Orleans—'twas as good as a meetin', now, really, to hear that critter pray; and he was
quite gentle and quiet like. He fetched me a good sum, too, for I bought him cheap
of a man that was 'bliged to sell out; so I realized six hundred on him. Yes, I consider
religion a valeyable thing in a nigger, when it's the genuine article, and no mistake.'

'Well, Tom's got the real article, if ever a fellow had,' rejoined the other. 'Why, last
fall, I let him go to Cincinnati alone, to do business for me, and bring home five
hundred dollars. 'Tom,' says I to him, 'I trust you, because I think you're a
Christian—'I know you wouldn't cheat.' Tom comes back, sure enough; I knew he
would. Some low fellows, they say, said to him—'Tom, why don't you make tracks
for Canada?' 'Ah, master trusted me, and I couldn't'—they told me about it. I am sorry
to part with Tom, I must say. You ought to let him cover the whole balance of the
debt; and you would, Haley, if you had any conscience.'

'Well, I've got just as much conscience as any man in business can afford to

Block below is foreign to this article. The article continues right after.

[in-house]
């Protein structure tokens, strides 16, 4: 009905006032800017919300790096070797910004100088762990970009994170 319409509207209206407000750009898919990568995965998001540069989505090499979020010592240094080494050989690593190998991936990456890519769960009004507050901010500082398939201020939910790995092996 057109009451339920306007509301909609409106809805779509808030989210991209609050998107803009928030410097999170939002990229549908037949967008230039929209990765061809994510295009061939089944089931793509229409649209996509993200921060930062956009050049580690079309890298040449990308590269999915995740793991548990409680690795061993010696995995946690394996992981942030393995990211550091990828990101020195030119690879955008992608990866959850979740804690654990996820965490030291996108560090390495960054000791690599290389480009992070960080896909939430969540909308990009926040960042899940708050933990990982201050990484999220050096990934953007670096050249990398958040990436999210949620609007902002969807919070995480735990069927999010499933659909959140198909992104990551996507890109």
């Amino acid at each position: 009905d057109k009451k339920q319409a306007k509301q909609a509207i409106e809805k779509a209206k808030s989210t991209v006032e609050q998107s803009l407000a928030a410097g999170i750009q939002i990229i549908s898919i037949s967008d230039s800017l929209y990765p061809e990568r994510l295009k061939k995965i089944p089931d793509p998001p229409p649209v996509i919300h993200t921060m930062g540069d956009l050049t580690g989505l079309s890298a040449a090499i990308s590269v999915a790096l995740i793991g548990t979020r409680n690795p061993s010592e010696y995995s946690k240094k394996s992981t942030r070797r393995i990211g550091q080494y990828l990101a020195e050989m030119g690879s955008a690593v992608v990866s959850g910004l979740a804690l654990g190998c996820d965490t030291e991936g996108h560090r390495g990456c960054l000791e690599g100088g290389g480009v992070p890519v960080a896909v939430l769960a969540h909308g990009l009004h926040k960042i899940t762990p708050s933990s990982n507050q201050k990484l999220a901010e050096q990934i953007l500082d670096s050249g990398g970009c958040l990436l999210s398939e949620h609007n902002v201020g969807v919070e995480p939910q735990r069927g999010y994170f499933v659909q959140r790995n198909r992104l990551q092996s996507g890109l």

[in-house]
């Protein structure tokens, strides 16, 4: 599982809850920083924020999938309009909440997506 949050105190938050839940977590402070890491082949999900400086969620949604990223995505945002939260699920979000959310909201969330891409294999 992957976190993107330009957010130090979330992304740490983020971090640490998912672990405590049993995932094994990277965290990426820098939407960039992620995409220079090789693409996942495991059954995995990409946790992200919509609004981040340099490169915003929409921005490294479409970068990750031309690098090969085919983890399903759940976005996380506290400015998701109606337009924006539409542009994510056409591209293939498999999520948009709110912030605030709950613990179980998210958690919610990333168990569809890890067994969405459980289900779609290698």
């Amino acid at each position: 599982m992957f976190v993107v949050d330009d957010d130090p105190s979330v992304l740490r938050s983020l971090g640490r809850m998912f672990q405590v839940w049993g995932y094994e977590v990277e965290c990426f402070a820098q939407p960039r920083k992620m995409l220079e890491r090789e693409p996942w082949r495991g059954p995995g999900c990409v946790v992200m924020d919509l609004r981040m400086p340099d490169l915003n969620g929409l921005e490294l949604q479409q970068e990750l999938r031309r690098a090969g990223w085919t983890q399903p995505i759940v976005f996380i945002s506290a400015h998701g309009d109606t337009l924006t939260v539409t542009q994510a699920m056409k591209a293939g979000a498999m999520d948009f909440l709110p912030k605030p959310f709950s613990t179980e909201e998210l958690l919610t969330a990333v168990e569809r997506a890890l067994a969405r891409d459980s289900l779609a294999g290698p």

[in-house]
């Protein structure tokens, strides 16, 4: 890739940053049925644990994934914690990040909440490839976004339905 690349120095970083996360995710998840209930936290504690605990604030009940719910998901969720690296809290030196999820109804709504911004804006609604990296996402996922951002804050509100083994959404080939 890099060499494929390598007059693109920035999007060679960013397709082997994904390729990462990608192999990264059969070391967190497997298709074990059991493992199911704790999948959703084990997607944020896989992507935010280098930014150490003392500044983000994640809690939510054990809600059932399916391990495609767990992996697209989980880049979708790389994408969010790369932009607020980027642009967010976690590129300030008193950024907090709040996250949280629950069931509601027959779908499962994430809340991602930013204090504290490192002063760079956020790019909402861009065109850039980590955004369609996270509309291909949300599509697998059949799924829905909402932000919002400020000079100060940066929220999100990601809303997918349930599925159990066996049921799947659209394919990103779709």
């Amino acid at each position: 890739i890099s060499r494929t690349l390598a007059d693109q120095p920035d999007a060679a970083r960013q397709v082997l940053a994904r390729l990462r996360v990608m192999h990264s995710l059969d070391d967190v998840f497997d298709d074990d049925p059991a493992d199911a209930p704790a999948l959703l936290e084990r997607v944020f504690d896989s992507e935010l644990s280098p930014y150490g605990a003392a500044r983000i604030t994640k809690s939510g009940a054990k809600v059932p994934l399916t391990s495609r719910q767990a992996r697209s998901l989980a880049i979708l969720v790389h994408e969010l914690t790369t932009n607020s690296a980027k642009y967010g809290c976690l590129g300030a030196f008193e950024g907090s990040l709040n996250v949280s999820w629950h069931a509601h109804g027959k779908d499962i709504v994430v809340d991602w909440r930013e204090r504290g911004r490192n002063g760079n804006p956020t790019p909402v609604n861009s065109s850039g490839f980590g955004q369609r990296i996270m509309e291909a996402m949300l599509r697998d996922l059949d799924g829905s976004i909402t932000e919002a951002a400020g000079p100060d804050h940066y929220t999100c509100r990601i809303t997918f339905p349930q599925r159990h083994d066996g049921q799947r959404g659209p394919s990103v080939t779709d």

keep,—just a little, you know, to swear by, as 'twere,' said the trader, jocularly; 'and
then, I'm ready to do anything in reason to 'blige friends; but this yer, you see, is a
leetle too hard on a fellow—a leetle too hard.' The trader sighed contemplatively, and
poured out some more brandy.

'Well, then, Haley, how will you trade?' said Mr. Shelby, after an uneasy interval of
silence.

'Well, haven't you a boy or gal that you could throw in with Tom?'

'Hum!—none that I could well spare; to tell the truth, it's only hard necessity makes
me willing to sell at all. I don't like parting with any of my hands, that's a fact.'

Here the door opened, and a small quadroon boy, between four and five years of